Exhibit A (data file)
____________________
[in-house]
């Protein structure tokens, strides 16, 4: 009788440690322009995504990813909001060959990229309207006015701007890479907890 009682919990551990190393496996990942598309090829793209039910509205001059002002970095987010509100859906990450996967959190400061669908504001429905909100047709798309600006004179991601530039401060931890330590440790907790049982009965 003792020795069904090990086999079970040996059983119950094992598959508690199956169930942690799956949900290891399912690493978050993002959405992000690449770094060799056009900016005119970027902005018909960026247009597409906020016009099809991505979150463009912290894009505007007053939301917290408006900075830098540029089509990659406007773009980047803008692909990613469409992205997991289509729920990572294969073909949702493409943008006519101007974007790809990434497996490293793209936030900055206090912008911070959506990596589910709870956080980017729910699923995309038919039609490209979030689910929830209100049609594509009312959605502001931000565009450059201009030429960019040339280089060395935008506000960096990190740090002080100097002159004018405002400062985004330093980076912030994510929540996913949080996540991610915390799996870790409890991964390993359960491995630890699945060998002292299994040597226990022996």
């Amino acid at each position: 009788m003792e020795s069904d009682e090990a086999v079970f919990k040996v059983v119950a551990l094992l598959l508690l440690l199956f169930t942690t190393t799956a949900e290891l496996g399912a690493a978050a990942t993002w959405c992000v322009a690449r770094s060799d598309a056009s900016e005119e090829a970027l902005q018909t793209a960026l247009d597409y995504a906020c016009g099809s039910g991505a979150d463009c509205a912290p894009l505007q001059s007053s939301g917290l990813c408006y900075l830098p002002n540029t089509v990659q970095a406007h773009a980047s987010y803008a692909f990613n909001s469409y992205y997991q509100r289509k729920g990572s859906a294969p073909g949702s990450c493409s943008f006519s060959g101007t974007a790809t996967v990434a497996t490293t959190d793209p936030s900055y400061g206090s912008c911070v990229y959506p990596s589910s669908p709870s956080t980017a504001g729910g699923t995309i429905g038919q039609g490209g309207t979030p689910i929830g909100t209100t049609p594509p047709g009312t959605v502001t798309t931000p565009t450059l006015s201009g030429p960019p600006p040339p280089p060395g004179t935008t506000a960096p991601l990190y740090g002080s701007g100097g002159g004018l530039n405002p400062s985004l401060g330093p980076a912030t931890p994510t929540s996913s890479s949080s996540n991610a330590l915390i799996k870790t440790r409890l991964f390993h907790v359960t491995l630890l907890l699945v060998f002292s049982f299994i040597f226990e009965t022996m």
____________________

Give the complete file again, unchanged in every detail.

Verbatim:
[in-house]
């Protein structure tokens, strides 16, 4: 009788440690322009995504990813909001060959990229309207006015701007890479907890 009682919990551990190393496996990942598309090829793209039910509205001059002002970095987010509100859906990450996967959190400061669908504001429905909100047709798309600006004179991601530039401060931890330590440790907790049982009965 003792020795069904090990086999079970040996059983119950094992598959508690199956169930942690799956949900290891399912690493978050993002959405992000690449770094060799056009900016005119970027902005018909960026247009597409906020016009099809991505979150463009912290894009505007007053939301917290408006900075830098540029089509990659406007773009980047803008692909990613469409992205997991289509729920990572294969073909949702493409943008006519101007974007790809990434497996490293793209936030900055206090912008911070959506990596589910709870956080980017729910699923995309038919039609490209979030689910929830209100049609594509009312959605502001931000565009450059201009030429960019040339280089060395935008506000960096990190740090002080100097002159004018405002400062985004330093980076912030994510929540996913949080996540991610915390799996870790409890991964390993359960491995630890699945060998002292299994040597226990022996």
């Amino acid at each position: 009788m003792e020795s069904d009682e090990a086999v079970f919990k040996v059983v119950a551990l094992l598959l508690l440690l199956f169930t942690t190393t799956a949900e290891l496996g399912a690493a978050a990942t993002w959405c992000v322009a690449r770094s060799d598309a056009s900016e005119e090829a970027l902005q018909t793209a960026l247009d597409y995504a906020c016009g099809s039910g991505a979150d463009c509205a912290p894009l505007q001059s007053s939301g917290l990813c408006y900075l830098p002002n540029t089509v990659q970095a406007h773009a980047s987010y803008a692909f990613n909001s469409y992205y997991q509100r289509k729920g990572s859906a294969p073909g949702s990450c493409s943008f006519s060959g101007t974007a790809t996967v990434a497996t490293t959190d793209p936030s900055y400061g206090s912008c911070v990229y959506p990596s589910s669908p709870s956080t980017a504001g729910g699923t995309i429905g038919q039609g490209g309207t979030p689910i929830g909100t209100t049609p594509p047709g009312t959605v502001t798309t931000p565009t450059l006015s201009g030429p960019p600006p040339p280089p060395g004179t935008t506000a960096p991601l990190y740090g002080s701007g100097g002159g004018l530039n405002p400062s985004l401060g330093p980076a912030t931890p994510t929540s996913s890479s949080s996540n991610a330590l915390i799996k870790t440790r409890l991964f390993h907790v359960t491995l630890l907890l699945v060998f002292s049982f299994i040597f226990e009965t022996m």